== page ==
Answer: In Hebrew, there are two terms: a “comrade, companion” (Haver) and a “friend” (Yedid). But a “friend” is a buddy, a pal, while the word “companion” is derived from the Hebrew word “Hibur” or connection, link.
Question: Why is it said, “And you shall love your neighbor” (Leviticus 19:18), meaning that one shall love the other and not the “companion, comrade”?
Answer: This is because a comrade or companion is someone who is close to you ideologically. In Hebrew there are many synonyms for the word “friend,” which are used according to one’s relationship with another person.
“Hibur” (connection) is above them all, it expresses a mutual aspiration towards the goal for the sake of which two people connect with each other. “Neighbor” is a person who is not particularly close to you, but you have a particular connection with him. The “other” is someone outside of your ego whom you want to draw closer to yourself. A “friend” is a pal, a buddy, and there is also an acquaintance (“Mekir” in Hebrew).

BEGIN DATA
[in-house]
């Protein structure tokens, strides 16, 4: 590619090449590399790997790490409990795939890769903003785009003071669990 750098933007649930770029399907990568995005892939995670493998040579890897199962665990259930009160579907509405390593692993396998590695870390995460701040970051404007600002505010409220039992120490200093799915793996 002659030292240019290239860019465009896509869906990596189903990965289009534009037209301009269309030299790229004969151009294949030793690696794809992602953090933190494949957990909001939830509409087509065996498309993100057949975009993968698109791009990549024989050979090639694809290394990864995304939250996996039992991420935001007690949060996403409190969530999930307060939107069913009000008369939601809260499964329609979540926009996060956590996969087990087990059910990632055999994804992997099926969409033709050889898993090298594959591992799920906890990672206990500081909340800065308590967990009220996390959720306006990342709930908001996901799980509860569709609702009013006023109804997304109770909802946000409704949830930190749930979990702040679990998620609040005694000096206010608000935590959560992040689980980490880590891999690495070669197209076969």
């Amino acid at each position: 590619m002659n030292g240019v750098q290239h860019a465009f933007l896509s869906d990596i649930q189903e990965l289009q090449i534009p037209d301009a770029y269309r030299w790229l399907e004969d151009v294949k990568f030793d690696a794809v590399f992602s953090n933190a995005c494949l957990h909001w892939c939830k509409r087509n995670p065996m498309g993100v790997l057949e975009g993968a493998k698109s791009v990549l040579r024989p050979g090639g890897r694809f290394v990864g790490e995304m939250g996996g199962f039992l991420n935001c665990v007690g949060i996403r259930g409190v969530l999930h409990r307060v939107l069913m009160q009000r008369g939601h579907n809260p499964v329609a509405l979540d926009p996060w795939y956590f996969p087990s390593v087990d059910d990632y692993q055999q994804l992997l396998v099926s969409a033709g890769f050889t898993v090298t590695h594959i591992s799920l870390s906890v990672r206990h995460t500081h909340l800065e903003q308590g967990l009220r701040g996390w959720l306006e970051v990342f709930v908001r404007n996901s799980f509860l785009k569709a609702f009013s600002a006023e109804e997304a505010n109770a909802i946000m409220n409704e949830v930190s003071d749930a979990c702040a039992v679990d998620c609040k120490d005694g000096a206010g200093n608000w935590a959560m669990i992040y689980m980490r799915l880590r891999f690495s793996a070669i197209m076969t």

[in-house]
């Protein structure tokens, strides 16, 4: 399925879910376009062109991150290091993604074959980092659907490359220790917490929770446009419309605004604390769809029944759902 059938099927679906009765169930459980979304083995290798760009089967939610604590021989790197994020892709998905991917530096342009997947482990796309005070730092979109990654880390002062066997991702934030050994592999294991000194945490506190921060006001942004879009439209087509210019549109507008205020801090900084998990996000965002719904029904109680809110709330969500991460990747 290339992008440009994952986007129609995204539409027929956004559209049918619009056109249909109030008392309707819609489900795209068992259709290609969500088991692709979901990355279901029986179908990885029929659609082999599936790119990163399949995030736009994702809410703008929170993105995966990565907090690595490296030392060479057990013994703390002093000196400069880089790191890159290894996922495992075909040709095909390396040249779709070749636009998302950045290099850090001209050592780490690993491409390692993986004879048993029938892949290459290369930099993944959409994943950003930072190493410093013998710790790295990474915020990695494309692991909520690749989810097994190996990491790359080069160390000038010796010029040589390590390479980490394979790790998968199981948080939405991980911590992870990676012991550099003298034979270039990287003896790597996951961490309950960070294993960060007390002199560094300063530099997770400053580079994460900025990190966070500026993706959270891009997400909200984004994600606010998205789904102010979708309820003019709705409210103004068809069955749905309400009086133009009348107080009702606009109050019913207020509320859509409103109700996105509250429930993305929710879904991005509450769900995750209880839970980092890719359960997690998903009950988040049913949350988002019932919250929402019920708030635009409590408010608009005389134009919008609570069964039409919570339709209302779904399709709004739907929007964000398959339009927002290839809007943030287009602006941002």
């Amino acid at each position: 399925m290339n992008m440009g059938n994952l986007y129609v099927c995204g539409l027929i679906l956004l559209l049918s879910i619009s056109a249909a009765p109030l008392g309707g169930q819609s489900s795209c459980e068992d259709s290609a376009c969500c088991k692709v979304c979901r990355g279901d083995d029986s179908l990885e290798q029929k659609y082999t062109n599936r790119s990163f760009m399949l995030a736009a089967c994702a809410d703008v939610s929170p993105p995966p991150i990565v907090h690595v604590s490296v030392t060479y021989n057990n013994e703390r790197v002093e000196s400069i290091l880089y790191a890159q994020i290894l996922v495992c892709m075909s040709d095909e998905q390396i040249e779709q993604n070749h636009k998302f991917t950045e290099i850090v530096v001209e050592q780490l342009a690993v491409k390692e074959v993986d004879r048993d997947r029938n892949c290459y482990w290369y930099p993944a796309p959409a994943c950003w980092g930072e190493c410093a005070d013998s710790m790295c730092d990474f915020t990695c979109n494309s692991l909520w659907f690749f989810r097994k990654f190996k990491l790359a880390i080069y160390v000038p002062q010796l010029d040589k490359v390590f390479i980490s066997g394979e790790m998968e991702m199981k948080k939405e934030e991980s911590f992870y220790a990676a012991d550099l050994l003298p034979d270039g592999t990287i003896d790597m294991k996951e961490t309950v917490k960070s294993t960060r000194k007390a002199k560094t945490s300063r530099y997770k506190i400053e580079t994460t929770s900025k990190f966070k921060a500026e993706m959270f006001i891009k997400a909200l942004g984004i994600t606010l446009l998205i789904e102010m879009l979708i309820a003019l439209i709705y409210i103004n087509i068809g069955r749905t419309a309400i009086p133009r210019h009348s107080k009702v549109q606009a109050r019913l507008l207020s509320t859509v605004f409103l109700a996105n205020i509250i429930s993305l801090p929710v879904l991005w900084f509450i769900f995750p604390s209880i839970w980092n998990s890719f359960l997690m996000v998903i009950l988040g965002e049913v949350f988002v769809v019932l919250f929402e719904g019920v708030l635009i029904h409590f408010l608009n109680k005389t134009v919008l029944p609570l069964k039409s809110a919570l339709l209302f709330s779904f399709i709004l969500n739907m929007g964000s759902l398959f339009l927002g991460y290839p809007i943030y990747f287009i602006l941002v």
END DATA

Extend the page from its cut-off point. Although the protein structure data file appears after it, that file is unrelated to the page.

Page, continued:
All of these words as if illuminate the level of closeness between you and another person. The wisdom of Kabbalah is a unique language, everything that relates to the spiritual ascent of a person is divided into thousands of levels, and everything else is not.
Comment: But Rabbi Akiva in his famous saying, “And you shall love your neighbor as yourself” used the word “neighbor” and not the word “companion, comrade.”
Answer: Once you love a person he can already be called a “companion, comrade” for this is a higher level.
Question: What is the meaning of the saying, “And you shall love your neighbor as yourself”?
Answer: To the same degree that my ego loves itself, I must rise above it to love the other.
From KabTV’s lesson in Russian 12/11/16